Also, most pest control companies rely on more than one insecticide to combat bed bugs, he said. The ideal is to use a combination of chemicals that have different modes of action — perhaps one is good at killing the adults and nymphal stages immediately while another is better at lingering and killing bugs days later — and come from different chemical families, not just pyrethroids, Sorkin said. Exterminators also have different ways to administer insecticides, which can make a difference — foams, powders, aerosols. However, over-the-counter aerosol bombs are not recommended. They just cause the bugs to scatter, Sorkin said, and fail to get inside cracks where bugs can hide. "Some people don't like to say they have bed bugs. They try to take care of it themselves,” Sorkin said. But amateur attempts often just push the bugs away for a while and spread them into neighboring properties. Many urban dwellers like to "trash pick," or go through the furniture and clothes that are left out on the curb before they are taken away by the garbage service. But nowadays, some of that furniture was put out as trash because it came from a home infected with bed bugs. "People think, 'That's a nice piece of furniture,' and take it home. They get a bargain. The bed bugs are free, but controlling them is expensive," Sorkin said. Integrated pest management The state of the art in extermination is integrated pest management, Sorkin said, which means a multi-pronged attack that goes beyond spraying or misting insecticides.
Techniques include caulking, spackling and using other sealants to fill cracks and crevices, refinishing and sealing floors, injecting frozen carbon dioxide "snow" into electronics to freeze pests, re-painting walls and other surfaces, using low-moisture steam and clothes dryer heat to kill bugs, and injecting bug-killing dust into electrical outlets and switches. Sorkin and others recently collaborated with Jody Gangloff-Kaufmann and Cathy Pichler of the New York State IPM Program at Cornell University on an integrated pest management plan for homeless shelters in New York, which are susceptible to bed bugs. "A lot of exterminations work because not all the populations here are resistant," Sorkin said. There are 400 products registered in New York for bed bug control, he said, although many of them are made of the same chemicals in different strengths, ratios and preparations. There is even one company in Queens, New York, that works with moving companies for a total isolation approach for tough cases. Specially trained movers pack up your apartment and seal everything in plastic, Sorkin said, before taking everything to the company's fumigation center. Packages are opened and sealed up in an environment filled with toxic gas. Meanwhile, the empty apartment is also vacuumed and treated, and clothing is isolated and bagged. "People have a lot of clutter in their apartments, but the more things are isolated, the better," Sorkin said.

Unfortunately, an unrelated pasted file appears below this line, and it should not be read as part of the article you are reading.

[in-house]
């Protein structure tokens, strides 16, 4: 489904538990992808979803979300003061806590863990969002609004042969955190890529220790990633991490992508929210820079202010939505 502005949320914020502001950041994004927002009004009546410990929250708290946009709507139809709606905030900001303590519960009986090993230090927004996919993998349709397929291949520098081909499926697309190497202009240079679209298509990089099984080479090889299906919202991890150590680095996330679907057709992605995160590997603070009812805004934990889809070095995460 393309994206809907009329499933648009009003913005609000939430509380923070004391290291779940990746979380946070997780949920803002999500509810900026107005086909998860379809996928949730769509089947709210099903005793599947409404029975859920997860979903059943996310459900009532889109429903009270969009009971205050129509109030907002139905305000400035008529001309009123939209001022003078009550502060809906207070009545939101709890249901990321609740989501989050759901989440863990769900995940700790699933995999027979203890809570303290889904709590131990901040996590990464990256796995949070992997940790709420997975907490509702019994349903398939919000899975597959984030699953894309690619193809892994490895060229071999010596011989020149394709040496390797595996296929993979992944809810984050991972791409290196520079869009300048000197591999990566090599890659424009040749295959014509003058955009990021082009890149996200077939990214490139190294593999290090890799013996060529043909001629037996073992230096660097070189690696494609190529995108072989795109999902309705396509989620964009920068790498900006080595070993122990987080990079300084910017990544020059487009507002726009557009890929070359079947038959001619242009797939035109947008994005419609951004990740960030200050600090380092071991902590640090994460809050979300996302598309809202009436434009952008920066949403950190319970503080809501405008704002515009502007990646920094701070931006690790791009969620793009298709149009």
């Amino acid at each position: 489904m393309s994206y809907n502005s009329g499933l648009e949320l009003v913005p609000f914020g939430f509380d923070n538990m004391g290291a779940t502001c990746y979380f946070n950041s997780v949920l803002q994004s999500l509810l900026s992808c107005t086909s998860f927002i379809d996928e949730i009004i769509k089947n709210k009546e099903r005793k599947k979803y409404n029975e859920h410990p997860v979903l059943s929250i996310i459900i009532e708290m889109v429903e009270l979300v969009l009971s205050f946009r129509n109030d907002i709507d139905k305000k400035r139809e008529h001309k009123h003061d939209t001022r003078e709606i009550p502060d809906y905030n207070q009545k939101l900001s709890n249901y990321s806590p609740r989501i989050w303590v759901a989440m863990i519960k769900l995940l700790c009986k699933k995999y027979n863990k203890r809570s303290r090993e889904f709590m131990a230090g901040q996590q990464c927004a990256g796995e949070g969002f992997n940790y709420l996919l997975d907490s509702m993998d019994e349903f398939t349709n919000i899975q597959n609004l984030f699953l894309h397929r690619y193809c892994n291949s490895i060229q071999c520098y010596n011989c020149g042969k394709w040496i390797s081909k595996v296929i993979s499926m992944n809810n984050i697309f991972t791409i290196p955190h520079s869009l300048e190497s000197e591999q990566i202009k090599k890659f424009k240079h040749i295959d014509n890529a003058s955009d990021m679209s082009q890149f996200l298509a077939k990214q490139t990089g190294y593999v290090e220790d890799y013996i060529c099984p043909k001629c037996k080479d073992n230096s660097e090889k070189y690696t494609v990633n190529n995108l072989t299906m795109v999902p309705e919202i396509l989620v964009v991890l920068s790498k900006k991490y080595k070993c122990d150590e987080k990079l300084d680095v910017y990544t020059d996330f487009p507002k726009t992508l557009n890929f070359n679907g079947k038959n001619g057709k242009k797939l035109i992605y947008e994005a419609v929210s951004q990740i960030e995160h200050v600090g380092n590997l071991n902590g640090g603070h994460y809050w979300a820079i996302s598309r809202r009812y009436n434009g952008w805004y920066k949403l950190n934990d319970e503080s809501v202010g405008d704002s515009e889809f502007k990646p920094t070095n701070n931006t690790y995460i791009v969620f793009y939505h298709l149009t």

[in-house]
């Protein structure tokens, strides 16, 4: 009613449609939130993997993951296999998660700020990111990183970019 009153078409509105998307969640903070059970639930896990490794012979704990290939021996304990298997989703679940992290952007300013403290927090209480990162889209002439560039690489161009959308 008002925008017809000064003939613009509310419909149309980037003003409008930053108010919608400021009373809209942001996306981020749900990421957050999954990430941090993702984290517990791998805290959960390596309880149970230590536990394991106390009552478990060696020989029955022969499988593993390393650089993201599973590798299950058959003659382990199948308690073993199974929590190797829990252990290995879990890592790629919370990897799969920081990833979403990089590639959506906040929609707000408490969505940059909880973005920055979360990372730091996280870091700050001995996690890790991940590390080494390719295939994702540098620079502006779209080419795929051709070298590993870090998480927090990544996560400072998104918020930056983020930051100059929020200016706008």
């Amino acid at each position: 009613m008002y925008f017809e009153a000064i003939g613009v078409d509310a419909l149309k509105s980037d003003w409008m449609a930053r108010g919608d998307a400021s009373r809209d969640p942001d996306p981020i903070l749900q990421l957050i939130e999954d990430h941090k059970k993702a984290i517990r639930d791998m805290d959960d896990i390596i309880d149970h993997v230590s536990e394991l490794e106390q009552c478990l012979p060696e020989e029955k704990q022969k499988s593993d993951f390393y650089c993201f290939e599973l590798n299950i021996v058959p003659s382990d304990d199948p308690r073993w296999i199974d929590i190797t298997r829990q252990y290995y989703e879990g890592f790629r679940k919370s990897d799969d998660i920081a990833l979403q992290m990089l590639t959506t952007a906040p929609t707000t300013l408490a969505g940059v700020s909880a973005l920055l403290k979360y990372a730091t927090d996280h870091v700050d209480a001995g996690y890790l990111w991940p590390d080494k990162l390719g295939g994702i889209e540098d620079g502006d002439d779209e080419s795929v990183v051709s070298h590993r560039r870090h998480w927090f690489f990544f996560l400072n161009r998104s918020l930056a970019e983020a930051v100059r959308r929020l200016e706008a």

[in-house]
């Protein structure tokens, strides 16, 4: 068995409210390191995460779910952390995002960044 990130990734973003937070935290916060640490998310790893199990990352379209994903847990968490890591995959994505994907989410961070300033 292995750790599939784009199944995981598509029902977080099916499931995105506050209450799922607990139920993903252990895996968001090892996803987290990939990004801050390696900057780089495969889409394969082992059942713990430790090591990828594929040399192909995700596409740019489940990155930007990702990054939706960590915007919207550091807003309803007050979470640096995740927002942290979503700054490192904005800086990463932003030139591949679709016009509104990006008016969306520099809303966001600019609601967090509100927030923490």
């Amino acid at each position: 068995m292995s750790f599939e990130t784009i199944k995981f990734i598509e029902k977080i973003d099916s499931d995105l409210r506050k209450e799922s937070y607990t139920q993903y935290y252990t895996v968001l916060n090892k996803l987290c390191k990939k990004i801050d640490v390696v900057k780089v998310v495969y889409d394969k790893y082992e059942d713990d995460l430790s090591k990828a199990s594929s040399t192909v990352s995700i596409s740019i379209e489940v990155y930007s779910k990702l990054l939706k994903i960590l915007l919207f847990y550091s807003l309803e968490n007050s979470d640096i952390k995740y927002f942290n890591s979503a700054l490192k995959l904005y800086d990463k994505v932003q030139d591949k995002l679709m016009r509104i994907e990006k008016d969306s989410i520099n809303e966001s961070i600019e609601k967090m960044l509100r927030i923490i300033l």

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Robin Lloyd was a senior editor at Space.com and Live Science from 2007 to 2009. She holds a B.A. degree in sociology from Smith College and a Ph.D. and M.A. degree in sociology from the University of California at Santa Barbara. She is currently a freelance science writer based in New York City and a contributing editor at Scientific American, as well as an adjunct professor at New York University's Science, Health and Environmental Reporting Program.